Maltese prime minister receives full backing of his Labour party despite calls for resignation

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Maltese Prime Minister Joseph Muscat addresses a press conference after an urgent Cabinet meeting at the Auberge de Castille in Valletta - REUTERS
Maltese Prime Minister Joseph Muscat addresses a press conference after an urgent Cabinet meeting at the Auberge de Castille in Valletta - REUTERS

Malta’s embattled Prime Minister Joseph Muscat has received full backing from his Labour Party despite growing demands for his resignation over alleged links of his former top aide to the murder of a Maltese investigative journalist.

The ruling Labour Party parliamentary group on Sunday expressed “unanimous support” for Mr Muscat and “all decisions he will be taking.”

Maltese media have reported that Mr Muscat, who was expected to resign imminently, might stay in office till January, when a party congress must elect a new leader.

Party delegates will initially vote on January 8 before members choose between the two last standing candidates on January 18.

Mr Muscat has been under increasing pressure to quit since his former chief of staff Keith Schembri was last week linked to the 2017 killing of journalist and blogger Daphne Caruana Galizia. 

Mr Schembri was among the government members targeted by her investigative reporting. The former chief of staff, who resigned last week, was arrested in the probe but later released.

<span>Maltese prime minister Joseph Muscat is under pressure to resign</span> <span>Credit: REX </span>

<span>Maltese prime minister Joseph Muscat is under pressure to resign</span> <span>Credit: REX </span>

Maltese prime minister Joseph Muscat is under pressure to resign Credit: REX

He denies any wrongdoing. Labour lawmakers called for a meeting at the prime minister’s summer residence in Girgenti on Sunday morning to discuss Mr Muscat’s expected departure as prime minister.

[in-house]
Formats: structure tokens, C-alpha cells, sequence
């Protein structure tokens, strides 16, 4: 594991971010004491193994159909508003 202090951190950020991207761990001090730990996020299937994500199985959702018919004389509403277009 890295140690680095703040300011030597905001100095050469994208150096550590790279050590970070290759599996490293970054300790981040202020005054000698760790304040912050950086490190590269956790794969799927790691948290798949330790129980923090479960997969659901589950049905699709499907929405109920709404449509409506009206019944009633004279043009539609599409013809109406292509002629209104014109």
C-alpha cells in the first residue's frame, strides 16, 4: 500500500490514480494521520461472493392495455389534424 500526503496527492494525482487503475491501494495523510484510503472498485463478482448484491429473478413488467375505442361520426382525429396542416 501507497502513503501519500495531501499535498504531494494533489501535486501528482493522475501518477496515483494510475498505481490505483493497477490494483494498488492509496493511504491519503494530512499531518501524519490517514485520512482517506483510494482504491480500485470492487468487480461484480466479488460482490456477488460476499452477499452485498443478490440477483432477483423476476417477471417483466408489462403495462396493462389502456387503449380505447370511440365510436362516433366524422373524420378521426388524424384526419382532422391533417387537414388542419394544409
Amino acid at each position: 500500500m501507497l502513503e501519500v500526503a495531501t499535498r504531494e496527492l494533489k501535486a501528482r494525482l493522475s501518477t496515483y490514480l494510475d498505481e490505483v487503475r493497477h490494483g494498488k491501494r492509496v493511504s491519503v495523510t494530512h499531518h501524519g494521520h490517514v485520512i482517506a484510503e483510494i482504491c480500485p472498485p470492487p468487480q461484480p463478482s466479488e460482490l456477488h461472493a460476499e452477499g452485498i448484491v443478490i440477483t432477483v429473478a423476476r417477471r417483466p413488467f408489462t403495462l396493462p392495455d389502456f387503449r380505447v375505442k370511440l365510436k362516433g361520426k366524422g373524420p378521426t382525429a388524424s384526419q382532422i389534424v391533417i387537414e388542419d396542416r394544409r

In a statement issued after the meeting, the Labour parliamentary group reaffirmed its full confidence in him. The statement made no mention of a discussion of the premier's resignation, but agreed that the murder case should be debated in Parliament next week. 

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Thousands of people held a protest in Valletta on Sunday afternoon to urge Mr Muscat, who was elected prime minister in 2013, to leave immediately.  

According to Maltese media reports, on Friday Mr Muscat informed associates he intended to step down as soon as businessman Yorgen Fenech was charged with Caruana Galizia's murder.

Mr Fenech, who had been arrested earlier this month and then released, was charged with complicity in the murder on Saturday evening. He pleaded not guilty to that charge.  Mr Fenech was charged after the government turned down his request for immunity from prosecution in return for revealing information about the murder plot and alleged corruption involving Mr Schembri and former Tourism Minister Konrad Mizzi.

Mr Mizzi denies the charges.  Mr Fenech was identified last year as being the owner of a mysterious Dubai-registered company, 17 Black. The company was listed in the Panama Papers - confidential documents that revealed how the wealthy and powerful use tax havens to get around the law.

Story continues

Caruana Galizia had written about 17 Black eight months before her death, alleging it had links to both Mr Schembri and Mr Mizzi, who has also resigned last week following the recent developments in the case. 

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